PROVIDENCE – As the number of unintentional overdoses involving prescription drugs continues to climb in the U.S. and especially in Rhode Island, emergency medicine physicians from throughout the Lifespan health system are formalizing the way they treat chronic pain to limit opioid medication misuse and abuse.
Lifespan, the state’s largest health system, has implemented a formal set of guidelines for its emergency departments at Newport Hospital, The Miriam Hospital and Rhode Island Hospital that sets the stage to limit inappropriate use of opioids for treatment of chronic noncancer pain and better coordinate care with the patient’s primary care physician.
“Deaths from accidental prescription drug overdose and narcotic addiction have become a major public health problem,” said Dr. Brian Zink, chief of emergency medicine at Rhode Island and The Miriam hospitals. “Unfortunately, more people die from opioid medication overdose than from automobile accidents. Just last year, more than 180 Rhode Islanders died from an unintentional overdose, the majority from prescriptions drugs.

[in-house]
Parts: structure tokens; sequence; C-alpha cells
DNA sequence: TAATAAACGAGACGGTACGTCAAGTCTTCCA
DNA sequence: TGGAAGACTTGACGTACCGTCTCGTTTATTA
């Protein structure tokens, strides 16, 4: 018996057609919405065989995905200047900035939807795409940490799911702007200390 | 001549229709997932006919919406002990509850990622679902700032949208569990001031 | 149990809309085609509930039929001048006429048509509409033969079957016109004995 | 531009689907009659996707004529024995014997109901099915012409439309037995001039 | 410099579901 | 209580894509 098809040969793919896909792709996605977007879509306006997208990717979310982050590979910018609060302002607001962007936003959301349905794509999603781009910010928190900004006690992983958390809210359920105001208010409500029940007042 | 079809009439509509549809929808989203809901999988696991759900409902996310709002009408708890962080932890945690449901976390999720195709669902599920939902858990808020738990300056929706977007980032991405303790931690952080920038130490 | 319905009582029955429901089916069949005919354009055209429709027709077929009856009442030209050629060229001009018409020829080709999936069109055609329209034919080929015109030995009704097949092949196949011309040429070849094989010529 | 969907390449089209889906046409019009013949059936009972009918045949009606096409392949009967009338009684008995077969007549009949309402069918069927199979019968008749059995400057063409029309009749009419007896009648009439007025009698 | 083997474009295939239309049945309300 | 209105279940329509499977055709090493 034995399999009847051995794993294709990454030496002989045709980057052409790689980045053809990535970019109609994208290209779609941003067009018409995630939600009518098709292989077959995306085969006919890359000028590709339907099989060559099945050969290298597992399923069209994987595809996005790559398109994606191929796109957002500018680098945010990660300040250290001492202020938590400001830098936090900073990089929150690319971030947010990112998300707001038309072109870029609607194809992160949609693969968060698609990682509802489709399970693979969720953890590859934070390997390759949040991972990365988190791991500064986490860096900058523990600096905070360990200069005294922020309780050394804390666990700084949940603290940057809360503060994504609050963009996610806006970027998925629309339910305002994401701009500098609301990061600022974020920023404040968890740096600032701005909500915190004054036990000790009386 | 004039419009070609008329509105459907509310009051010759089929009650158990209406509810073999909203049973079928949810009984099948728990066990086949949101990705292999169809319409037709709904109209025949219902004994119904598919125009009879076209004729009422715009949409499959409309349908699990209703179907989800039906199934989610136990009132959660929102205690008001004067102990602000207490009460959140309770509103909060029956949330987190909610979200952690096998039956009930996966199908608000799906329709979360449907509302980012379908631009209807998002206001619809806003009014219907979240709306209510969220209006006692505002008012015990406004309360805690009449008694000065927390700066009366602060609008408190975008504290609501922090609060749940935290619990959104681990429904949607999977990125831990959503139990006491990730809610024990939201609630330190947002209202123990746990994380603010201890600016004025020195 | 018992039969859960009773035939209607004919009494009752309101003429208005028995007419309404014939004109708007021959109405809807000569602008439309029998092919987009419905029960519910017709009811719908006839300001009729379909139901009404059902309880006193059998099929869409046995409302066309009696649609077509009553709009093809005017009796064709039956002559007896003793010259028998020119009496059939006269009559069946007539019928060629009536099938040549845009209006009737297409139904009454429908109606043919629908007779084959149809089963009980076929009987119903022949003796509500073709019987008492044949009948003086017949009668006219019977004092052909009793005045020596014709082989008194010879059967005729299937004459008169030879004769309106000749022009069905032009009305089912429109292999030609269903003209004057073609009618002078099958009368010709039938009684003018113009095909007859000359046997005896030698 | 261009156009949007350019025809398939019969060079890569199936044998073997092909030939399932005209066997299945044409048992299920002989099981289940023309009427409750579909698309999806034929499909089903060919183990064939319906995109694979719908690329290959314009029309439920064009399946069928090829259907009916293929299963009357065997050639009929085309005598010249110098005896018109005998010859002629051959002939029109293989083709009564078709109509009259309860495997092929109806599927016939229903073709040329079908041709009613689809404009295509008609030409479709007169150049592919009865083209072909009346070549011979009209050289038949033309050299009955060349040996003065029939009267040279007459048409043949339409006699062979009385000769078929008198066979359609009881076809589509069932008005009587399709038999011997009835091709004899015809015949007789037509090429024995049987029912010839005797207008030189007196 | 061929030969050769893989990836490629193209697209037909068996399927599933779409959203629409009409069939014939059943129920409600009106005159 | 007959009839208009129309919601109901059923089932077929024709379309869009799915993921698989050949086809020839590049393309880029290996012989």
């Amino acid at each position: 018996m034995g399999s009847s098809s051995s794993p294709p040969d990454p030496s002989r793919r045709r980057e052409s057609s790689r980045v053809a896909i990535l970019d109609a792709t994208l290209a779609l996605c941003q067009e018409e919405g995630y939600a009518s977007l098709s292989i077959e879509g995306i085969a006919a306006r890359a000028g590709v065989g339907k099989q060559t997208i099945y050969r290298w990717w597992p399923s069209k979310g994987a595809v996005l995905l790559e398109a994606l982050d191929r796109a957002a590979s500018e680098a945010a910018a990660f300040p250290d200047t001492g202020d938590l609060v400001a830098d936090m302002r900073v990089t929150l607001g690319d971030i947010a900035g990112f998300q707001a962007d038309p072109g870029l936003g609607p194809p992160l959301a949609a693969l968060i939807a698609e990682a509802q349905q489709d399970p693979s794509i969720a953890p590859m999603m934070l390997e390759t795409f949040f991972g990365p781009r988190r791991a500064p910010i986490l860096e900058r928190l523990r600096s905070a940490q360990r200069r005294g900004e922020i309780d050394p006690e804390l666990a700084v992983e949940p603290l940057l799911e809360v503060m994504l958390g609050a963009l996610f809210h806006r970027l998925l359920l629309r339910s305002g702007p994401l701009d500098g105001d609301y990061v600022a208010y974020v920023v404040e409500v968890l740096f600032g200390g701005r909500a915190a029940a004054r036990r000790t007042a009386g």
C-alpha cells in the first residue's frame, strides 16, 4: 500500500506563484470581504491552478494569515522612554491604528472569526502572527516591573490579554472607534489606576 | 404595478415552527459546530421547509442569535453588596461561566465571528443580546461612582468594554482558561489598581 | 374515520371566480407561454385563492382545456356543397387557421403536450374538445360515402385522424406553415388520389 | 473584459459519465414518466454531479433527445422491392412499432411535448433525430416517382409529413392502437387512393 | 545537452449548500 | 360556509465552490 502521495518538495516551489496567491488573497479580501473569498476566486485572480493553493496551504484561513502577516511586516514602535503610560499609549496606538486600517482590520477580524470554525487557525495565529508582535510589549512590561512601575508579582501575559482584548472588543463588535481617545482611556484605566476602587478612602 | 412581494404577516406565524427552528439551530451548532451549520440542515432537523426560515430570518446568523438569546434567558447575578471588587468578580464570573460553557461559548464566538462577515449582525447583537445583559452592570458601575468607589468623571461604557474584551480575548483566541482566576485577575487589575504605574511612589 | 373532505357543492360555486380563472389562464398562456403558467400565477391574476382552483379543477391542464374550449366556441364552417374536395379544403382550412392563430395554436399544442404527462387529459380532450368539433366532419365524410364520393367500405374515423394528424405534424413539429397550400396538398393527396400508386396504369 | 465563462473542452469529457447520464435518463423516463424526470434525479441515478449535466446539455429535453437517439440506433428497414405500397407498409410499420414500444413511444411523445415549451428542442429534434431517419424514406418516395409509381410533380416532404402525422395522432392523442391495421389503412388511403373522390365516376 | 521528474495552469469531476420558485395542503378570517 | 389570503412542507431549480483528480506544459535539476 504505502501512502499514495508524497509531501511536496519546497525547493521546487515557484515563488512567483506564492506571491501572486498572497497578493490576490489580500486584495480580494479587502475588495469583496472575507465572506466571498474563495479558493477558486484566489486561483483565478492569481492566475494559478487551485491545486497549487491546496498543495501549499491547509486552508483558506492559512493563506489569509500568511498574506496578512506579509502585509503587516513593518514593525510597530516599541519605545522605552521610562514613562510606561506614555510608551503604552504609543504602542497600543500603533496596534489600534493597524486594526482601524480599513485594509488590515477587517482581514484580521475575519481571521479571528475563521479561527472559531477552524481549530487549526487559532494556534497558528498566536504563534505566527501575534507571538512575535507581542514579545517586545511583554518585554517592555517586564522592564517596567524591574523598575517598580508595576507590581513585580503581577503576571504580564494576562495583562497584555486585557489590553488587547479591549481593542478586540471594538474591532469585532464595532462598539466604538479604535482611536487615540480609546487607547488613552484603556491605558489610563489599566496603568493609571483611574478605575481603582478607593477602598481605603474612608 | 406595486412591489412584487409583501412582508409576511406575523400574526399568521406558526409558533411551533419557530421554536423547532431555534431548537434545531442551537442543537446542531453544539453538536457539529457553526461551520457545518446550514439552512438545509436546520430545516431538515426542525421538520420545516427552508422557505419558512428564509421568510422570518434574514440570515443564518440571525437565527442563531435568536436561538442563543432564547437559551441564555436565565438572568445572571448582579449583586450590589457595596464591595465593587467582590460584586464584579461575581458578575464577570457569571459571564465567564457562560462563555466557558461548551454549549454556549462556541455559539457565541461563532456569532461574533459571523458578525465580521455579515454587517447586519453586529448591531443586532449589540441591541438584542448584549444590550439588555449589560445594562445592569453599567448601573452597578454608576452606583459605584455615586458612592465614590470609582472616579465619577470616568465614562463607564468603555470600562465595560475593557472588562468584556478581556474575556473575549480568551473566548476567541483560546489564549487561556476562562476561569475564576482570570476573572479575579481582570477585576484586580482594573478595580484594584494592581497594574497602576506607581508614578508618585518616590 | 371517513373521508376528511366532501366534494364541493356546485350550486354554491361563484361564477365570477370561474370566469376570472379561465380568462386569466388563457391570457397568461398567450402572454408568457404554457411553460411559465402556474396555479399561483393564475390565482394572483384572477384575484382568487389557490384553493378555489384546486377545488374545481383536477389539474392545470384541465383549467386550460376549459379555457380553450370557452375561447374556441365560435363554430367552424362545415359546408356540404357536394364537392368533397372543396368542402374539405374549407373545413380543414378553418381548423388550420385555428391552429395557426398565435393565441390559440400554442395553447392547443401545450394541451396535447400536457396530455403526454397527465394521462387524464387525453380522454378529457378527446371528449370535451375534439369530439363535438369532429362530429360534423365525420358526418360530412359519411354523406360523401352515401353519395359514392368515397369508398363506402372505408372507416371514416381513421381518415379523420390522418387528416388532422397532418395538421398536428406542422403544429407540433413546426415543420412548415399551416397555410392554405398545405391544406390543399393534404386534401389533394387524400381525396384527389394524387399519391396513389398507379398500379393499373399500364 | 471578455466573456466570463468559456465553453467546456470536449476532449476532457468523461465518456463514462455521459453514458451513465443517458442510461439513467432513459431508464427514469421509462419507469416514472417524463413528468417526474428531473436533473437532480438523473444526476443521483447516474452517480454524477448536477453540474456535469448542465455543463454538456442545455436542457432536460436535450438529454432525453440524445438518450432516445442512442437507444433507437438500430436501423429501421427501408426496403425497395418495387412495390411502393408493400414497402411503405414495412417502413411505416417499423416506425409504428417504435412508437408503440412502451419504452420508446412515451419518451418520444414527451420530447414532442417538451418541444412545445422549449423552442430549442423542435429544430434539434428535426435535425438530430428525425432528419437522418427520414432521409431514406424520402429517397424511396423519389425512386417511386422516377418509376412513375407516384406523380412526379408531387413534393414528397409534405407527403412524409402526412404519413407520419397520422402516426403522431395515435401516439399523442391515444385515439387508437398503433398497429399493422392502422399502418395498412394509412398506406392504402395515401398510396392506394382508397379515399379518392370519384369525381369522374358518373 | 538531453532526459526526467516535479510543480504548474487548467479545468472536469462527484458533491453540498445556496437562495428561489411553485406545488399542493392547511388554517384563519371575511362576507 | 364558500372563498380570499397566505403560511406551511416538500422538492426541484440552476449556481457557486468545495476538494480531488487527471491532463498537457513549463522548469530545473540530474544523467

“Every day, coming through the doors of our emergency departments, there are people in pain who need treatment, but also people who are addicted to narcotic medications. Our clinicians have a duty to responsibly care for both groups. For those who are addicted and seeking opioids in the emergency department, prescribing more narcotics is not good care.”
Because of the severity of the issue of opioid abuse in Rhode Island (the state is ranked as having the 13th-highest drug overdose mortality rate in the country, as well as the highest in New England), the state Department of Health is supportive of the work being done by Lifespan.
“Prescription drug overdose death is the leading cause of premature death in adults in Rhode Island,” said Dr. Michael Fine, director of the R.I. Department of Health. “These Lifespan guidelines, along with physician use of the prescription monitoring program every single time they prescribe narcotics and other powerful drugs will go a long way toward stopping this epidemic.”